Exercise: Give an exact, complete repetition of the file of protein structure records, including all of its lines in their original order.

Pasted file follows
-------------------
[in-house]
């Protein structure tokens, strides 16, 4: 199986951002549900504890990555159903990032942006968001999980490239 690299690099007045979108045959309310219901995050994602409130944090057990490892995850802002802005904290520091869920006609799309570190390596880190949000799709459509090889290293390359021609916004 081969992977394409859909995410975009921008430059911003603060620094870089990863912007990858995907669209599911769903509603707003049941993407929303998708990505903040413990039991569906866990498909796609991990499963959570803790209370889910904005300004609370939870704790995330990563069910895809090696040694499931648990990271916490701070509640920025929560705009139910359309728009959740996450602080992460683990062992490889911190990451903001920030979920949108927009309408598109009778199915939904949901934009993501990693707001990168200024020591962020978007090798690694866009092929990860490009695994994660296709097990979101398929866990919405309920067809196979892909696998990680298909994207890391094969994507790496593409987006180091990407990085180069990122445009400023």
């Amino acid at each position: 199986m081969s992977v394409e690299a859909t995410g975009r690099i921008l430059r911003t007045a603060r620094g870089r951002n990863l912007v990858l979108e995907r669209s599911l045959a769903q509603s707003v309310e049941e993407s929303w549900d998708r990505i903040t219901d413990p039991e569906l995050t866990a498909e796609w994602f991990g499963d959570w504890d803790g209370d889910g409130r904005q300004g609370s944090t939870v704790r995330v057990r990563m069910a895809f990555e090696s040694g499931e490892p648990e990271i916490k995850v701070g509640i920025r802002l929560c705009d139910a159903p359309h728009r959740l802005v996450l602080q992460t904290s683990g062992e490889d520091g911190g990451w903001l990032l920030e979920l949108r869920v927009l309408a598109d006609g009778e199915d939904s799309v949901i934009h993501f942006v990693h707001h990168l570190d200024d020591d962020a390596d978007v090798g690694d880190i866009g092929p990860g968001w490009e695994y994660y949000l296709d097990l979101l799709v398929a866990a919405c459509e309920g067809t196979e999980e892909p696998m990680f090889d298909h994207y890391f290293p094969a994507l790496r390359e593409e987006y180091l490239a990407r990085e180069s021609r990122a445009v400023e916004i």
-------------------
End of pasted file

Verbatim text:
[in-house]
């Protein structure tokens, strides 16, 4: 199986951002549900504890990555159903990032942006968001999980490239 690299690099007045979108045959309310219901995050994602409130944090057990490892995850802002802005904290520091869920006609799309570190390596880190949000799709459509090889290293390359021609916004 081969992977394409859909995410975009921008430059911003603060620094870089990863912007990858995907669209599911769903509603707003049941993407929303998708990505903040413990039991569906866990498909796609991990499963959570803790209370889910904005300004609370939870704790995330990563069910895809090696040694499931648990990271916490701070509640920025929560705009139910359309728009959740996450602080992460683990062992490889911190990451903001920030979920949108927009309408598109009778199915939904949901934009993501990693707001990168200024020591962020978007090798690694866009092929990860490009695994994660296709097990979101398929866990919405309920067809196979892909696998990680298909994207890391094969994507790496593409987006180091990407990085180069990122445009400023």
């Amino acid at each position: 199986m081969s992977v394409e690299a859909t995410g975009r690099i921008l430059r911003t007045a603060r620094g870089r951002n990863l912007v990858l979108e995907r669209s599911l045959a769903q509603s707003v309310e049941e993407s929303w549900d998708r990505i903040t219901d413990p039991e569906l995050t866990a498909e796609w994602f991990g499963d959570w504890d803790g209370d889910g409130r904005q300004g609370s944090t939870v704790r995330v057990r990563m069910a895809f990555e090696s040694g499931e490892p648990e990271i916490k995850v701070g509640i920025r802002l929560c705009d139910a159903p359309h728009r959740l802005v996450l602080q992460t904290s683990g062992e490889d520091g911190g990451w903001l990032l920030e979920l949108r869920v927009l309408a598109d006609g009778e199915d939904s799309v949901i934009h993501f942006v990693h707001h990168l570190d200024d020591d962020a390596d978007v090798g690694d880190i866009g092929p990860g968001w490009e695994y994660y949000l296709d097990l979101l799709v398929a866990a919405c459509e309920g067809t196979e999980e892909p696998m990680f090889d298909h994207y890391f290293p094969a994507l790496r390359e593409e987006y180091l490239a990407r990085e180069s021609r990122a445009v400023e916004i």